DIXON – David Hale said he was tired of throwing peanuts from the gallery.
The Rockford conservative and founder of the Rockford Tea Party is planning to challenge Rep. Adam Kinzinger, R-Channahon, in the 16th Congressional District primary.
Hale told about 30 people at the Sauk Valley Tea Party’s monthly meeting Tuesday at Dixon’s Loveland Community House and Museum that he’s disappointed in the job Kinzinger has done. Hale also hinted that the congressman may be eyeing a higher office – the Senate seat held by Mark Kirk.
Hale, who works in health care technology, is in favor of reducing the size of government, free enterprise and eliminating unnecessary regulations on businesses, he said Tuesday.
“The values and beliefs of the Tea Party,” he said.
Hale said Tuesday that Kinzinger also ran under the Tea Party banner, then abandoned those values in Washington, and even started to turn on them.
Kinzinger was among a Republican minority who voted for legislation to end the 2 1/2-week shutdown, allowing the government to borrow money through at least February.
The bill passed the House largely with the votes of Democrats.
Kinzinger said in a news release that House Republicans fought to the brink to protect Americans from Obamacare, the initial reason behind Republicans’ decision to allow a shutdown.
But Kinzinger defended his vote by saying that “surpassing our debt threshold would be incredibly damaging to our already weak economy ... .”
Also, Kinzinger publicly said he opposed Texas Senator Ted Cruz’s efforts to defund Obamacare through the government shutdown.
When an audience member asked why Hale believes Kinzinger is speaking out against the Tea Party, the Rockford Republican said Kinzinger may be trying to say the right things to get Kirk’s seat.
“This may be coming from left field,” Hale said before sharing his theory.
The GOP might see Kirk as difficult to re-elect after having a stroke and he could resign 6 to 8 months after the election, Hale said. The seat would require an appointment from the Republican party, possibly Kinzinger, Hale suggested.
“It is easier to run as an incumbent,” Hale said.
Hale, a U.S. Army veteran, told those in attendance he opposes war in general, including efforts in Syria he said were aiding al Qaeda. He criticized Kinzinger for supporting those efforts in Syria.
He said Kinzinger has had a propensity to spend, disagreeing with the congressman’s vote in favor of a $1 trillion farm bill, which included “pork barrel” spending on food stamps.
He called it “crowbar politics,” or making last-minute concessions with the other side to get a deal done.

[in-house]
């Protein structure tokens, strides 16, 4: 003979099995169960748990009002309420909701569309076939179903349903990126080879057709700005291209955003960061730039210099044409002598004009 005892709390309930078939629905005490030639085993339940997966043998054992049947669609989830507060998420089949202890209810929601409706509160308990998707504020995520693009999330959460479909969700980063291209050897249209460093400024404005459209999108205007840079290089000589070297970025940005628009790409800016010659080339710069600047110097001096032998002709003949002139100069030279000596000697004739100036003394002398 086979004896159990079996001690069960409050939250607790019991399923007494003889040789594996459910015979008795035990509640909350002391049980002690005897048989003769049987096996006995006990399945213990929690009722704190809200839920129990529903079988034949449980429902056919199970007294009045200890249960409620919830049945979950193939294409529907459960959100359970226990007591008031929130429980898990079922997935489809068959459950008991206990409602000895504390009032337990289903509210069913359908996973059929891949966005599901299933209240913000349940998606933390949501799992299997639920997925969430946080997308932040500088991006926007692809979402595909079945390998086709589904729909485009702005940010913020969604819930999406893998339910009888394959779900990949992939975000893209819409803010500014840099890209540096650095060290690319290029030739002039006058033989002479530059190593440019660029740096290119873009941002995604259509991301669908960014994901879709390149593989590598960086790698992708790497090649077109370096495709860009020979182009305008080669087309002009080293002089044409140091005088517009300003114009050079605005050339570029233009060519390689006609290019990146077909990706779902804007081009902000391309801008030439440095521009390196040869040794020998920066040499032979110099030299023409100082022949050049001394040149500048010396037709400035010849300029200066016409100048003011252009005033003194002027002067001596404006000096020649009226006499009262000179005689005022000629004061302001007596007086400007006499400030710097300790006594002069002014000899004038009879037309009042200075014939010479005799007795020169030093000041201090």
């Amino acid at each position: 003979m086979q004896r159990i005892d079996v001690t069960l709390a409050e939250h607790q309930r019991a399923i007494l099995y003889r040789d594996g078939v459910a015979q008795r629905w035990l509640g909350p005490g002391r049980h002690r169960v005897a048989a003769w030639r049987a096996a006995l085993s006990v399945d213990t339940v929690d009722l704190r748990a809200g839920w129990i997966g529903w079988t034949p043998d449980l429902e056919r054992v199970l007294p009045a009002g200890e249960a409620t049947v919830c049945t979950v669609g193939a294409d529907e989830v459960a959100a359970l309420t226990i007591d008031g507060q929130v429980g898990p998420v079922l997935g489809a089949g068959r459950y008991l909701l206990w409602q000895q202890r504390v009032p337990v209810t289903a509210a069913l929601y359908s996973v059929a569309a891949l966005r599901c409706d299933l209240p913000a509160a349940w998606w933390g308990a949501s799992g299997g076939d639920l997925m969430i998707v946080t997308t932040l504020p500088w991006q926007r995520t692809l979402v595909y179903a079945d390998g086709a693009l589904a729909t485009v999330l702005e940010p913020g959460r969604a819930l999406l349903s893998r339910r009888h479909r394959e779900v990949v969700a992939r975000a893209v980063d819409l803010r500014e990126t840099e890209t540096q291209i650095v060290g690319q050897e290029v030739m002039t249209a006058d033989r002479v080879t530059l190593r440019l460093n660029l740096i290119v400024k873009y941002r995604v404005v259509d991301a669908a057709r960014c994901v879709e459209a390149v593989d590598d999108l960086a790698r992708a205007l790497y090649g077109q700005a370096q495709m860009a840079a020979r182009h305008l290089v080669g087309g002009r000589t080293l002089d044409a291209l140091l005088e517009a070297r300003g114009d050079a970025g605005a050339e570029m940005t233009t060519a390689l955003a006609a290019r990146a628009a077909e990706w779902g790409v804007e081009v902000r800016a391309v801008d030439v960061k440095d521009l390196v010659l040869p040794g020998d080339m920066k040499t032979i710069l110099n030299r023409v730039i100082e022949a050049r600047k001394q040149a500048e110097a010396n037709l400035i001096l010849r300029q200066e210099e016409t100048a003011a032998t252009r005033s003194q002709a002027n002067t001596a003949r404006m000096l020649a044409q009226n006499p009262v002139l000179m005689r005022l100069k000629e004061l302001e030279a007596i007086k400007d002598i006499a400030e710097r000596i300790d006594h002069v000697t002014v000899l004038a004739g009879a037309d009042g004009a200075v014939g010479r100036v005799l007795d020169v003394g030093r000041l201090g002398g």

Hale told those in attendance he would limit himself to 4 terms, if he were elected.
“No more than 8 years,” said the 50-year-old Hale. “I have better things to do with my life than to be wrangled in D.C.”
If elected, Hale said Tuesday he would approach government with a strategic process, apply clear conservative policies, honor the Reagan approach to the other side of the aisle and “never run from, shrink from or abandon the Tea Party message or principals.”
“I want to step up and lead, I feel that’s the only way to defend my nation,” said Hale, who made national headlines in 2011 when he caught the Wisconsin senators at a Rockford hotel who had fled their state during session in an attempt to stop a vote on reforms initiated by Gov. Scott Walker.
His answer to America’s growing $17 trillion debt: “Take small bites.”
He called for reducing taxes, cutting spending and getting rid of unnecessary regulations to invigorate business and create jobs. Taypayers foot the bill for the $400 billion in interest on the debt, he said.
“We have to grow and cut,” Hale said.
Kinzinger said groups, such as the Club for Growth and FreedomWorks, are raising money by saying some Republican members of Congress “are not pure enough.” The Club of Growth and FreedomWorks have funded candidates in GOP primaries whom they consider more conservative than incumbent Republicans.
Hale said those groups are not supporting him. He defended those groups as strong “conservative establishments.”
Hale collected signatures in Dixon Tuesday. He has about 1,000 signatures. He needs 842 to get on the ballot, but he said he would like to collect at least 1,500 in case any of them are contested.